Humans have a weird fascination with repetition. The effect of marching soldiers, the arrangement of a bed of flowers. Crowds at football stadiums or concerts. A migrating flock of birds. It’s almost hypnotic.
Repetition in Graphic Design
In graphic design, we can repeat font style, graphic, line, icons, colors, etc. We can use repetition for many things. However, repetition is not something humans are good at. Take this poster by Paul Rand for example.
Paul Rand had to manually arrange all those hearts, in order to simulate a very computational repetition. However, as programmers, we can distill his design rule into code. Here’s that exact same design, recreated in code.
But now that we have the design rule in code, we can randomize some value, in order to create a dynamic design, where we quickly can explore different designs.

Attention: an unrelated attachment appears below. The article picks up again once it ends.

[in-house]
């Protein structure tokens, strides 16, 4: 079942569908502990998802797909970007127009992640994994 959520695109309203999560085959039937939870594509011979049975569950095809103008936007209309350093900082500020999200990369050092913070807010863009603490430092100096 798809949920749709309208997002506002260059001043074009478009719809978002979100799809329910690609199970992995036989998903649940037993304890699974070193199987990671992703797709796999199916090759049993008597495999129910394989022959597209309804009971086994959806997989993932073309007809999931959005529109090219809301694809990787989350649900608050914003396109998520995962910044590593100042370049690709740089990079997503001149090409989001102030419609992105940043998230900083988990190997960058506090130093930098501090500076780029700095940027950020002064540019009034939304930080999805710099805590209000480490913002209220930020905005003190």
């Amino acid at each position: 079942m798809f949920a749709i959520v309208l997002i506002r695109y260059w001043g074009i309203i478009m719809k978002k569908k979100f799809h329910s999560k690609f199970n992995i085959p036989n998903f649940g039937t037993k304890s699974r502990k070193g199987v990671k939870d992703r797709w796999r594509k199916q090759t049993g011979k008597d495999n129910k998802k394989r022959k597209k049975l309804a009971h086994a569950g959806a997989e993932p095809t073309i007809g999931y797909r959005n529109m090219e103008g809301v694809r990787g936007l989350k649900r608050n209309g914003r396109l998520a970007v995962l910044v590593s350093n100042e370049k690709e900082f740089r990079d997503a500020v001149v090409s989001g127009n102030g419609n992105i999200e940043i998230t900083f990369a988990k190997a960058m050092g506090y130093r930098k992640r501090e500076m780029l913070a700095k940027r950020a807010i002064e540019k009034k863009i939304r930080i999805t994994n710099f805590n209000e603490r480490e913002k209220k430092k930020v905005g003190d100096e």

If we really look at the graphic design masters, repetition is used throughout our graphic design history, and it can be used for many different purposes. Here’s a few examples.
Repetition as Movement
Repetition as Rhythm
Repetition as Direction
Repetition as Texture
When you want to create randomly distanced things without overlapping.
It’s pretty easy to do periodic tiling in code. Here’s an example of somehow simple pattern created with a single for-loop.
Here’s a slightly more complicated cube pattern, also using a single for-loop.
Here’s that same cube pattern code, but using a function to clean up the code function.
Here I’m using the function twice to overlay two patterns
However, these patterns only allow us to create strictly repetitive patterns. To do more sophisticated patterns, we need to learn about aperiodic tiling.
Crucial to the concept of aperiodic tiling is recursion.
Or here’s a slightly more usable example, where I’m splitting a rectangle via recursion.
Aperiodic Tiling: Substitution Rules
Simple aperiodic tiling
Slightly more advanced aperiodic tiling
Some Pattern Examples